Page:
THREE RULES OF EXECUTOR LIABILITY FOR DEBTS OF AN ESTATE
An executor is not automatically liable for the debts of the deceased just because they are the executor. When you step into the role of the executor of an estate you do not automatically become personally liable for all of the debts of the deceased. Therefore, do not get hounded into believing that you are liable for the debts of the deceased – you are not. But see Rule 3 for how you can become personally liable if you do not handle the deceased’s debts properly.
The executor is personally liable for all debts that the executor incurs after the death of the deceased. For instance, if the executor hires movers, accountants, or lawyers to assist with the estate, then the executor is responsible for ensuring that those debts are paid.
An executor is liable for is ensuring that the debts of the deceased are handled properly; in other words, it is the duty of the executor to ensure that all of the creditors of the estate are treated equitably, and if possible, are all paid in full from the estate. An executor will be liable if one creditor receives more (as a % of their debt) than another creditor. Also, an executor will be held personally liable if the executor distributes any of the estate to beneficiaries and without first ensuring that all creditors are paid in full.
WHEN AN ESTATE HAS DEBT.
There is nothing wrong with the deceased leaving a few unpaid bills at death. However, too much debt can spell trouble for a prospective executor.
It is very important for a prospective executor to get a clear picture of the debts and assets of the deceased as quickly as possible and before going any further with the estate. Some estate debts are easily handled, and some are a potential nightmare for the executor so you must be careful.
WHAT TO DO FIRST
First, determine how much the debts are and who they are owed to. Sort them into 3 groups – taxes, secured debt (eg. Mortgages) and unsecured debt (for instance, credit cards)
Second, determine what the assets are and how difficult they will be to convert to cash.
Third, determine if it will be possible to pay all of the debts in full (eventually) or not.
If it will be possible to pay all of the debts in full, you may have ‘liquidity’ problems for a while (ie. not enough cash on hand to pay the debts) but ultimately, you should be able to pay everyone in full after you liquidate the assets.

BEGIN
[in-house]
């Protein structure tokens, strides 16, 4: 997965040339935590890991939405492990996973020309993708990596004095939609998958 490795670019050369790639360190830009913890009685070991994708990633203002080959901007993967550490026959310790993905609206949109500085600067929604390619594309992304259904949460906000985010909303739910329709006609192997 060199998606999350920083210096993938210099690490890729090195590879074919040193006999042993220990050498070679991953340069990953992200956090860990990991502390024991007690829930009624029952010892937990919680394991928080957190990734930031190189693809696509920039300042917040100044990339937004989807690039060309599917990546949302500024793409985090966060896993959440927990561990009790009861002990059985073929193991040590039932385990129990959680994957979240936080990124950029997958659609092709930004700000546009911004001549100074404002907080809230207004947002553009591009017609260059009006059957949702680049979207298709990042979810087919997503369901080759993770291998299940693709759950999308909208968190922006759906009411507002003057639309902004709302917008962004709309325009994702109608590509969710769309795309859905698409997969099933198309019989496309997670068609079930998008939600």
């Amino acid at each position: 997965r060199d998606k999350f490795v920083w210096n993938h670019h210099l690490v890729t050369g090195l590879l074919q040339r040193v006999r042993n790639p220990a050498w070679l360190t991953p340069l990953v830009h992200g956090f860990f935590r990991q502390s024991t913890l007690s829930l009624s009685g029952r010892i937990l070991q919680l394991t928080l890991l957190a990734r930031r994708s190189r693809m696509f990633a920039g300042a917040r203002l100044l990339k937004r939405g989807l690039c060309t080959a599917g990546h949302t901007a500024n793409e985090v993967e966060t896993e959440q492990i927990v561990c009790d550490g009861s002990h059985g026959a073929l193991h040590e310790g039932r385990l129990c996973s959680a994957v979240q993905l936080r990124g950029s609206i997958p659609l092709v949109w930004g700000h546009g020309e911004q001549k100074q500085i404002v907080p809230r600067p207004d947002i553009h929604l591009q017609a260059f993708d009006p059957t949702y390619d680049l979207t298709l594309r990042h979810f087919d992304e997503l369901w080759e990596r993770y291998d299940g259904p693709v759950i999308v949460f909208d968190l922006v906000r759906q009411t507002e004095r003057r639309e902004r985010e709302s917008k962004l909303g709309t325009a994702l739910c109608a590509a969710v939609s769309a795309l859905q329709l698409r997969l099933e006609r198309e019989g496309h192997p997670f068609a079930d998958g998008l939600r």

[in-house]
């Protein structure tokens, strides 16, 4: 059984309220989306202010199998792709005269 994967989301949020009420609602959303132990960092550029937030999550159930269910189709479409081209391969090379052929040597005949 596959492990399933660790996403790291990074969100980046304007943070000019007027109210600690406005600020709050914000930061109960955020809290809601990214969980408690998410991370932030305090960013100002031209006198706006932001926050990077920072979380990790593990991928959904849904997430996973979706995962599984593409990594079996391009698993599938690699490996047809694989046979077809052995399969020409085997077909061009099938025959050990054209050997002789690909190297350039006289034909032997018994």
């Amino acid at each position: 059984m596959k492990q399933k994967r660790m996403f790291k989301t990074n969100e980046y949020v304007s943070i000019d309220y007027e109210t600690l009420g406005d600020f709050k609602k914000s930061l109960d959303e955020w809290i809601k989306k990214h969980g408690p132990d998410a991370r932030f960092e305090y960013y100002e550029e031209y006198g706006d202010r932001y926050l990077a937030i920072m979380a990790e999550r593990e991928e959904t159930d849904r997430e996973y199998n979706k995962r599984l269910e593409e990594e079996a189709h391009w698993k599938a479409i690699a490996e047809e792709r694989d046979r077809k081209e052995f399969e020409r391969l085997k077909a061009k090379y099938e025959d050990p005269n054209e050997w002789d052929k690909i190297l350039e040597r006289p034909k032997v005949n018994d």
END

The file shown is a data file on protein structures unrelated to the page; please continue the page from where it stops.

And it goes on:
Estates with liquidity problems can be handled, but it requires a strong hand and good professional advice ideally from a lawyer with knowledge of bankruptcy law and creditors’ rights. You may, for instance, want to hand off executorship to someone else with more experience handling unhappy creditors.
We have a lot of experience with these difficult situations, both as advisor and executor and welcome inquiries.
The debts are greater than the assets, it will never be possible to pay all of debts in full. The estate is bankrupt. As a potential executor you must be very careful. In particular, do not pay some creditors and not others. Do not get hounded into paying the creditor who is screaming the loudest. To avoid personal liability you absolutely must not pay non-tax creditors of an insolvent estate before paying taxes.
Ultimately if the estate is bankrupt (assets less than liabilities) then your best bet is usually the following:
a) do not meddle with the estate or start taking on the role of the executor,
b) renounce any right to be appointed executor, and
c) assign the estate into bankruptcy.
Once the estate is assigned into bankruptcy, a trustee in bankruptcy will administer the estate and pay the creditors as much as possible in accordance with their rights (by definition, there is nothing for the beneficiaries of a bankrupt estate). Bankruptcy trustees are licensed professionals, and they have the skills and immunity from liability required to administer a bankrupt estate properly.